For Ron Norris at Georgia Pacific, the promise of artificial intelligence only can be realized with practical human intelligence at the start of the process.
“There was no instructional manual for digital transformation. We found that once you did one thing, you had to do something else,” said Norris, Georgia Pacific’s director of operations innovation at the ARC Advisory Group’s North American conference June 6-9 in Orlando. “AI was something we really needed to understand. What we wanted to add was take the knowledge of people who are leaving—the subject matter experts. It’s taking advantage of the knowledge of brightest and smartest people we had.”
Norris said the challenge of the digital transformation in manufacturing is that while data is available and better organized, that the management of all of that information requires a way to better identify which are the critical operational challenges.
“What I’m working on, is how do we really work with the connected worker,” said Norris. “Right now, we give the worker an iPad and on this iPad are 20 to 25 apps. If something goes wrong, the app gives an alert. If you work in a facility, there’s inherent noise. Things are going on everywhere, and now you have these 25 apps going off. How do you prioritize what to do first? That’s what I want AI to do—help our workforce. AI will also enhance our learning and development.”
Radek Rybicki, senior manager of global operations and data analytics for global food ingredients company Ingredion, told the ARC Forum that there are four key issues worth noting when embarking on an AI project:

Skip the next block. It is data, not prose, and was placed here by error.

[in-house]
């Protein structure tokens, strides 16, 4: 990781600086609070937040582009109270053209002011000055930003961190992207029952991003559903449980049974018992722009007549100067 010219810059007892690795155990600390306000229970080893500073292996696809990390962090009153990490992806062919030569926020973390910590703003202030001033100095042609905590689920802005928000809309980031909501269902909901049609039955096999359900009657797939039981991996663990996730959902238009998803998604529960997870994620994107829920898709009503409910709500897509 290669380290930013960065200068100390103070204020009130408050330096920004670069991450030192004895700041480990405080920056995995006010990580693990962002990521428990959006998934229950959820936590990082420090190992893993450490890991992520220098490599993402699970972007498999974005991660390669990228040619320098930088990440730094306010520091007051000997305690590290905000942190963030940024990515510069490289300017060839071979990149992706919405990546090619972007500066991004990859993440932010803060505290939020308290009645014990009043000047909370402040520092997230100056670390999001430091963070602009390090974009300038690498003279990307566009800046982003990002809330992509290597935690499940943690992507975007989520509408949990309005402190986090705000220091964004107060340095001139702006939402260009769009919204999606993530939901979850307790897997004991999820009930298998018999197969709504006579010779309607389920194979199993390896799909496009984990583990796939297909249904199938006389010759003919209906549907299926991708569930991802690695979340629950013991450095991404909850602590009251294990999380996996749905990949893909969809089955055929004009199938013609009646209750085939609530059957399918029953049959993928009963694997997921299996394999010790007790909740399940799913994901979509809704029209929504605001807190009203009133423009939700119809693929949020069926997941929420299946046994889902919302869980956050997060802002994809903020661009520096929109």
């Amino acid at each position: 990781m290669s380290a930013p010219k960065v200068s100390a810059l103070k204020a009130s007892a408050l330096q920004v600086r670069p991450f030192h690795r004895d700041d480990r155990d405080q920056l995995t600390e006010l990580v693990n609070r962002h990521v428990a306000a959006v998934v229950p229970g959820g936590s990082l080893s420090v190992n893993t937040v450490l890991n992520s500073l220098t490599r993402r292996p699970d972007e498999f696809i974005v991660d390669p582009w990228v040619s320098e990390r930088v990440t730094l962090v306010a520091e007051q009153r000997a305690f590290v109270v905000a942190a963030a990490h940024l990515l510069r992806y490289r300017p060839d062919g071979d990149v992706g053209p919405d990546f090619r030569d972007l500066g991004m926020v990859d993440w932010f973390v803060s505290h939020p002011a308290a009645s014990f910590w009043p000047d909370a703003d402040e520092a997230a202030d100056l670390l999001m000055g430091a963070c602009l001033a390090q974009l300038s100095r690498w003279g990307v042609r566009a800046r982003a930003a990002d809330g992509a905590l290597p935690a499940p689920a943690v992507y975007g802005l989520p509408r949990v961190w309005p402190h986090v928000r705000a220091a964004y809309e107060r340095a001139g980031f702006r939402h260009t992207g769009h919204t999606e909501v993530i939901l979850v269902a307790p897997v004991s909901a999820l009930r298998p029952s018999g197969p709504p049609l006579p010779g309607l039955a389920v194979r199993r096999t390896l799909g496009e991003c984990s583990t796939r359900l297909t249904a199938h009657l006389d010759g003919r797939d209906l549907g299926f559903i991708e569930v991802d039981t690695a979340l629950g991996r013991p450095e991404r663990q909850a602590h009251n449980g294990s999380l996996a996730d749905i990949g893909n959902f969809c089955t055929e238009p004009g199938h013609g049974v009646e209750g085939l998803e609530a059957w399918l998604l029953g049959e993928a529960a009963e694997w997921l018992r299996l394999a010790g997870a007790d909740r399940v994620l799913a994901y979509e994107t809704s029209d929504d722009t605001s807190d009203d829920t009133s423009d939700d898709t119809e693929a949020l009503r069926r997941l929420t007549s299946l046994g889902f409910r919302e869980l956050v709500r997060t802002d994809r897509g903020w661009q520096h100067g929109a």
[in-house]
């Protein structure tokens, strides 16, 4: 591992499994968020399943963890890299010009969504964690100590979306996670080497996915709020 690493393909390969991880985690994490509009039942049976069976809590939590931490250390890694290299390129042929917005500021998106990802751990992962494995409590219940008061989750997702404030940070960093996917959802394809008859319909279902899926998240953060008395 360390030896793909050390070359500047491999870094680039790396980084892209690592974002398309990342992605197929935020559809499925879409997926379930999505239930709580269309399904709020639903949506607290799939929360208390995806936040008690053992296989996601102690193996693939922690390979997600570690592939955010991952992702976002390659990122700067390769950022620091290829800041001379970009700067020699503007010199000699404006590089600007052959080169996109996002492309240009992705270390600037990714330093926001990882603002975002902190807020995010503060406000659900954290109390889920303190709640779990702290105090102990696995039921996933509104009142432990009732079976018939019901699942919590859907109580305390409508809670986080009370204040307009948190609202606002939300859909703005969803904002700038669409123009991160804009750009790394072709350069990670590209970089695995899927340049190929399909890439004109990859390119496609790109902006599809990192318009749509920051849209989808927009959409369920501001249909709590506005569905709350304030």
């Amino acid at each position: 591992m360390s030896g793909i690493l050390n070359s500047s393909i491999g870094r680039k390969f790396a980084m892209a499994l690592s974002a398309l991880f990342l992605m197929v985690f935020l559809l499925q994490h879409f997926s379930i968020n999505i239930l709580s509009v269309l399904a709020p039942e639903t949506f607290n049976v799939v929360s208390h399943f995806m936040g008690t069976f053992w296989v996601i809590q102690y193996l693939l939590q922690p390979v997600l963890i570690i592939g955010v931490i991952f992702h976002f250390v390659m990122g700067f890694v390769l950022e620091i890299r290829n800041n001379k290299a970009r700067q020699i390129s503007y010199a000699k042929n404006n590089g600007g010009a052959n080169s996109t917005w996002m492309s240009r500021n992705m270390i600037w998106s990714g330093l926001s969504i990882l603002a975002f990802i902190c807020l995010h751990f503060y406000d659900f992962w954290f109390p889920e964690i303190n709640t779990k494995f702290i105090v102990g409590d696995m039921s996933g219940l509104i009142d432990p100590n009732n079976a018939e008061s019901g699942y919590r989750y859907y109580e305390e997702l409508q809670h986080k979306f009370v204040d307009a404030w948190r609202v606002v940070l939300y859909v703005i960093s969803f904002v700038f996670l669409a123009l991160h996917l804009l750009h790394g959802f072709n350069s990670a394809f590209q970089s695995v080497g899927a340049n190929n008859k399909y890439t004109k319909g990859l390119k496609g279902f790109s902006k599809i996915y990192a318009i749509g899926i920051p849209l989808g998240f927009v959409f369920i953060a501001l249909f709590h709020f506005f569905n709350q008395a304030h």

- A good AI and machine learning project is one where you can directly measure the benefit in dollars.
- Data engineering and its architecture is very important, especially to get predictions into a control system securely.
- Once something is running, optimizing it can be a diminishing return vs. tackling another problem with a similar framework.
- Try to go after AI problems that can be scaled multiple times in your organization vs. unique opportunities.
The use of AI to understand and predict operational weaknesses comes at a time when process manufacturers such as Georgia Pacific are working first of optimize their existing manufacturing platforms. “The assets are what the assets are. If the assets are aging, we have to make a conscious effort to optimize performance, and that can be tricky sometimes,” said Norris. “In the past you’ve had process control, and it works great. With AI, we are able to predict a little closer when something is going to break.”
And in a time when remote work is becoming more the norm for office-bound workers, Norris said AI has allowed Georgia Pacific to redeploy its workers. “When we think about redefining the process models, we look at what roles there are in the facility. What has to be proximal to the facility? What roles can be away from the facility?” Norris said. “In the past, we had to have 40% of our employees as insurance, waiting on something to break. We’ve become a lot more reliably run.”